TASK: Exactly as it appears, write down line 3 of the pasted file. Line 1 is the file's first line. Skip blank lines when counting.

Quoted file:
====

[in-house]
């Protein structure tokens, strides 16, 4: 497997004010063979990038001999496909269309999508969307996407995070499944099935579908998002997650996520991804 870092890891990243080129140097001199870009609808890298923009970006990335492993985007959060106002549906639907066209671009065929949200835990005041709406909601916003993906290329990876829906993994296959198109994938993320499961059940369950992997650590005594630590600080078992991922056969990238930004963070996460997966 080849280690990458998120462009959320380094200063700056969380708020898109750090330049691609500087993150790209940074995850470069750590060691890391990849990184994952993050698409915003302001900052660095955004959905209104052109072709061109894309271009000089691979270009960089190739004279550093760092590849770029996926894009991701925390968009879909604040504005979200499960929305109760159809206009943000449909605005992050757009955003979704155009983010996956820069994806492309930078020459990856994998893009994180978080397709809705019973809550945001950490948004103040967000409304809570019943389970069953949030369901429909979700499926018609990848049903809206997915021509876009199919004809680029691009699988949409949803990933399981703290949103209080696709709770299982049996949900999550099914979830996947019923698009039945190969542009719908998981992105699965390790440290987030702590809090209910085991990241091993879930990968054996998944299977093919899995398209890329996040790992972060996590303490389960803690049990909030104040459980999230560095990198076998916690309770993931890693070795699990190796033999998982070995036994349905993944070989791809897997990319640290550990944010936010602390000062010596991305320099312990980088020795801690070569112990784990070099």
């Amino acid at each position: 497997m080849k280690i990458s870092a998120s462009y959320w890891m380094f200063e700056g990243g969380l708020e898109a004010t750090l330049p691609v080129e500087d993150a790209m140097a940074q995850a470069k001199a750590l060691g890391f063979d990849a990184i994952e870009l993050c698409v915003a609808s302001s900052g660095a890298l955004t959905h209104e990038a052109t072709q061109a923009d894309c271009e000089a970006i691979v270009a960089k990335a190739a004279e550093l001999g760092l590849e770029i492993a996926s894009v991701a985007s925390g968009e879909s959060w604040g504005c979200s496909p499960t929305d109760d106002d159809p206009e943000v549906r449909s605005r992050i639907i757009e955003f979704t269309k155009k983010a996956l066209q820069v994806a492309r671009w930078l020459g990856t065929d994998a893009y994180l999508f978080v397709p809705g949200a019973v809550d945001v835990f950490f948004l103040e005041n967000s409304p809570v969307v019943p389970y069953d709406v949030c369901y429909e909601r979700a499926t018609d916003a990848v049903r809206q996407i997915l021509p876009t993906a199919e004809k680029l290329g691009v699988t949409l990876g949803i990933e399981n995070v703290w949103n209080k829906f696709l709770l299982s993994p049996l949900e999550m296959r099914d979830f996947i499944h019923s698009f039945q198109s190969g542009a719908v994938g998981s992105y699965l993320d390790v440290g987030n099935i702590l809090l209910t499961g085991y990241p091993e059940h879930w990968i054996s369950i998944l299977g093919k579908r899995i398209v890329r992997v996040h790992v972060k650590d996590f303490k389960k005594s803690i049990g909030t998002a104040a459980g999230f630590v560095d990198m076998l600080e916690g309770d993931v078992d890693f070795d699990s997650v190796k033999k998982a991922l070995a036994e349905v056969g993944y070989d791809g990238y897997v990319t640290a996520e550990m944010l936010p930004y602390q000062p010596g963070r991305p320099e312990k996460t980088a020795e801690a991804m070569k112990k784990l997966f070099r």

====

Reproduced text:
């Amino acid at each position: 497997m080849k280690i990458s870092a998120s462009y959320w890891m380094f200063e700056g990243g969380l708020e898109a004010t750090l330049p691609v080129e500087d993150a790209m140097a940074q995850a470069k001199a750590l060691g890391f063979d990849a990184i994952e870009l993050c698409v915003a609808s302001s900052g660095a890298l955004t959905h209104e990038a052109t072709q061109a923009d894309c271009e000089a970006i691979v270009a960089k990335a190739a004279e550093l001999g760092l590849e770029i492993a996926s894009v991701a985007s925390g968009e879909s959060w604040g504005c979200s496909p499960t929305d109760d106002d159809p206009e943000v549906r449909s605005r992050i639907i757009e955003f979704t269309k155009k983010a996956l066209q820069v994806a492309r671009w930078l020459g990856t065929d994998a893009y994180l999508f978080v397709p809705g949200a019973v809550d945001v835990f950490f948004l103040e005041n967000s409304p809570v969307v019943p389970y069953d709406v949030c369901y429909e909601r979700a499926t018609d916003a990848v049903r809206q996407i997915l021509p876009t993906a199919e004809k680029l290329g691009v699988t949409l990876g949803i990933e399981n995070v703290w949103n209080k829906f696709l709770l299982s993994p049996l949900e999550m296959r099914d979830f996947i499944h019923s698009f039945q198109s190969g542009a719908v994938g998981s992105y699965l993320d390790v440290g987030n099935i702590l809090l209910t499961g085991y990241p091993e059940h879930w990968i054996s369950i998944l299977g093919k579908r899995i398209v890329r992997v996040h790992v972060k650590d996590f303490k389960k005594s803690i049990g909030t998002a104040a459980g999230f630590v560095d990198m076998l600080e916690g309770d993931v078992d890693f070795d699990s997650v190796k033999k998982a991922l070995a036994e349905v056969g993944y070989d791809g990238y897997v990319t640290a996520e550990m944010l936010p930004y602390q000062p010596g963070r991305p320099e312990k996460t980088a020795e801690a991804m070569k112990k784990l997966f070099r």